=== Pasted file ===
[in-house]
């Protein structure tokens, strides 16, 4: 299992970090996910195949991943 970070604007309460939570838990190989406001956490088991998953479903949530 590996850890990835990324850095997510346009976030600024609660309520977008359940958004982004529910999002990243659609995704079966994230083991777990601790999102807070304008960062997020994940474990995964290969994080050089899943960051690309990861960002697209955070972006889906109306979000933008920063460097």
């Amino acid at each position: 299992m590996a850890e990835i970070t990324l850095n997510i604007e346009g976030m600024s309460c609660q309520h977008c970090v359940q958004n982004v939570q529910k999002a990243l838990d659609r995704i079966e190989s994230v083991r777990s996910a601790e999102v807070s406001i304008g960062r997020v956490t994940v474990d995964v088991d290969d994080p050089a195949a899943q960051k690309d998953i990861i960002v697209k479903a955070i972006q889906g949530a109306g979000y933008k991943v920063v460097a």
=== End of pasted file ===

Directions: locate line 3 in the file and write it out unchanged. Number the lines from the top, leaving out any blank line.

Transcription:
């Amino acid at each position: 299992m590996a850890e990835i970070t990324l850095n997510i604007e346009g976030m600024s309460c609660q309520h977008c970090v359940q958004n982004v939570q529910k999002a990243l838990d659609r995704i079966e190989s994230v083991r777990s996910a601790e999102v807070s406001i304008g960062r997020v956490t994940v474990d995964v088991d290969d994080p050089a195949a899943q960051k690309d998953i990861i960002v697209k479903a955070i972006q889906g949530a109306g979000y933008k991943v920063v460097a």